Obesity is recognised worldwide as a primary determinant of ill health, especially in diabetes and cardiovascular disease.
The incidence of obesity in the UK population has risen dramatically since the 1990s, with a recent Health Survey for England predicting that 60% of adult men and 50% of adult women will be obese by 2050.
The cost to the NHS related to overweight and obesity is projected to be almost £10bn over the same time scale.
GPs in West Oxfordshire were particularly concerned about the increasing incidence of overweight and obesity within their practices.
This prompted a group to seek an independent, external investigation into alternative methods of sustained weight loss, while maintaining the current interventions of advice and medication.
In conjunction with Buckinghamshire New University and the Knowledge Transfer Partnership, it was decided to explore a novel programme of weight reduction, which relied substantially on internet and mobile technology.
Weight loss website
The GPs supported the use of internet and mobile technology to see whether an effective and sustainable weight loss programme for healthy patients with a BMI ?30 could be developed.
The programme, which lasted 12 months, was designed to allow individual participation using a website and regular email and text messages. Psychological and educational approaches were used to facilitate changes in diet and exercise.
A local exercise provider was invited to offer a variety of physical activities specifically for the patients who were taking part in the study. These sessions were offered at a reduced cost to encourage participation.
A programme leader maintained the website and kept in touch with patients by sending regular updates, information on local exercise opportunities and encouragement as people reported their current weight. It was designed so that confidentiality was maintained, yet patients could interact with the programme leader via the internet as often as was required.
Three quarters of the completing patients lost weight over a 12-month period. Nearly half lost at least 5% of their initial body weight, an amount considered to be highly beneficial for enhanced health.
Most patients showed improvements in self-reported quality of life, physical activity and diet. One of the most striking outcomes was the high number of men who lost weight (almost 90%), because men are often more reluctant to become involved in weight loss programmes.
In terms of the programme content, one of the most successful aspects was a weekly web-based weight loss 'league table', where anonymised patients reported changes in weight and could be compared with others. An evaluation, using focus groups, showed that regularity of contact with the programme leader (via the internet) was also a major feature of its success. Emails and text messages clearly provide a basis for motivating patients in a cost-effective manner.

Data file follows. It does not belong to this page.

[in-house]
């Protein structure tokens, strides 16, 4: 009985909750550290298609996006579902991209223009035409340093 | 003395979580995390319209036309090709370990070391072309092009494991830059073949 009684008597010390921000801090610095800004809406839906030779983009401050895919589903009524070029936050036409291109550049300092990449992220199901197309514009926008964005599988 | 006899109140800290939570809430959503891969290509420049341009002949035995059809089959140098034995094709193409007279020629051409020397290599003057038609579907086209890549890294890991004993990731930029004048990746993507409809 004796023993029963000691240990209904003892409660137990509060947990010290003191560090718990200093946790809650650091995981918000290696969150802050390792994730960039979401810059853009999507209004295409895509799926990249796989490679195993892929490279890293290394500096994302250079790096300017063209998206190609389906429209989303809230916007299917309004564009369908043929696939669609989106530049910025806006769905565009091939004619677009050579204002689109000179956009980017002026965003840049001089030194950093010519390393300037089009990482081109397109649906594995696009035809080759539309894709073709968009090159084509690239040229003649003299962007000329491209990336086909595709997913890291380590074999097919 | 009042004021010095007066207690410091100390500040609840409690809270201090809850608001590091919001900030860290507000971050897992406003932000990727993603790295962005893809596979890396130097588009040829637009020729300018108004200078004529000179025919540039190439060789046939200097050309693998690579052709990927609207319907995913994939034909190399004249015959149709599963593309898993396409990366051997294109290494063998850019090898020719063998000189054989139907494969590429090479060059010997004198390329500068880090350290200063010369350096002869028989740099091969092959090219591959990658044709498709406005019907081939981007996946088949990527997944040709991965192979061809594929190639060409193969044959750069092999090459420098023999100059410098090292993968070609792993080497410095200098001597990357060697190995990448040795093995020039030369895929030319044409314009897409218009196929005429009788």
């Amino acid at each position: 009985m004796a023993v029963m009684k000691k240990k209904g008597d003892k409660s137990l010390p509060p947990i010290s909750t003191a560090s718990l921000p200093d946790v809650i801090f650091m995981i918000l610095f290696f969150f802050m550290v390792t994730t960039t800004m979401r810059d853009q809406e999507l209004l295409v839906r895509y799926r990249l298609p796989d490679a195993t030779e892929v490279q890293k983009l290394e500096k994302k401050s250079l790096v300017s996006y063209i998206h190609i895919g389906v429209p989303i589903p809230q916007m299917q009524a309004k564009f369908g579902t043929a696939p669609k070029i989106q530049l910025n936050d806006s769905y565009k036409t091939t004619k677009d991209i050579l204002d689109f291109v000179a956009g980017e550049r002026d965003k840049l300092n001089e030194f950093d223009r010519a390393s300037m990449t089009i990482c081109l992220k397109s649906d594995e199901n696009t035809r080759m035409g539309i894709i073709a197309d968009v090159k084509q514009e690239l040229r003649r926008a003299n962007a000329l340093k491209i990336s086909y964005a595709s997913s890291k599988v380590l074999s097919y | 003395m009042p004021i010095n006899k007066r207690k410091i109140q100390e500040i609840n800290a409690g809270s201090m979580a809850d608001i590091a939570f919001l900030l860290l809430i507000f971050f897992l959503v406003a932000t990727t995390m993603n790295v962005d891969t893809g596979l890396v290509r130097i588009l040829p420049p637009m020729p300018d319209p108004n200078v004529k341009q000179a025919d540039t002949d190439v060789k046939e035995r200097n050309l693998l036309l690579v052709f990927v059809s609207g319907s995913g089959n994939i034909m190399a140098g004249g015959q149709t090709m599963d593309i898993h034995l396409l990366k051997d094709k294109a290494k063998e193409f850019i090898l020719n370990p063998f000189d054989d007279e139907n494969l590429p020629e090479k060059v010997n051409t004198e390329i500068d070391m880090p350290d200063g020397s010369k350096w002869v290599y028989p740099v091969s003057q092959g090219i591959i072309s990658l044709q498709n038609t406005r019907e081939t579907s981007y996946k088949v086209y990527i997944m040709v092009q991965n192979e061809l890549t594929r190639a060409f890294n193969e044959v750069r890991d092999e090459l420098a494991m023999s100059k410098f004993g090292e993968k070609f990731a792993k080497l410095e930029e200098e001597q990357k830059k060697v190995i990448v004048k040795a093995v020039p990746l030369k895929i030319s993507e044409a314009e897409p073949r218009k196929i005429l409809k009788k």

IT provides a mechanism for personal interaction without the need for face-to-face meetings, which men in particular often find a barrier to involvement. There is little doubt that the quality of the website is an important factor in losing weight and it is encouraging to see the number of websites now available to aid weight loss at little or no cost.
An internet-based programme can involve GPs in the weight loss of a large number of patients in a cost-effective manner. This would require a skilled, knowledgeable, empathetic programme leader.
However, if GPs do nothing else but recommend that obese patients explore the available websites, it is possible this could contribute to improved health for some.
In addition, the strong relationship between weight loss and a self-reported increase in physical activity highlights the importance of encouraging patients to become more active, rather than simply focusing on a change in diet.
Having an effective exercise referral programme in place, offering a variety of activities and run by instructors who understand this patient group, is likely to encourage exercise uptake in obese patients.
Implications for GPs
The main benefit of the programme is that it dramatically reduces the cost of face-to-face time with patients, freeing up healthcare professionals for other activities.
Its main limitation is the initial cost of the website. However, since this work began, a substantial number of health-promoting websites have become available and these could act as a basis for the important text messages and emails which link the patient and the leader.
The future demography of obesity levels and consequent diseases should be sufficient for GPs and commissioners to consider such alternative strategies. IT-based programmes, appealing to men and women, could become an effective tool for successful and sustained weight loss.
- Professor Brodie is emeritus professor of cardiovascular health, Dr Radhakrishnan was a PhD student and Dr Shaw is visiting reader in health psychology, all at Buckinghamshire New University. Ms Doyle was an associate for the Knowledge Transfer Partnership.
- There are no conflicts of interest for any of the authors.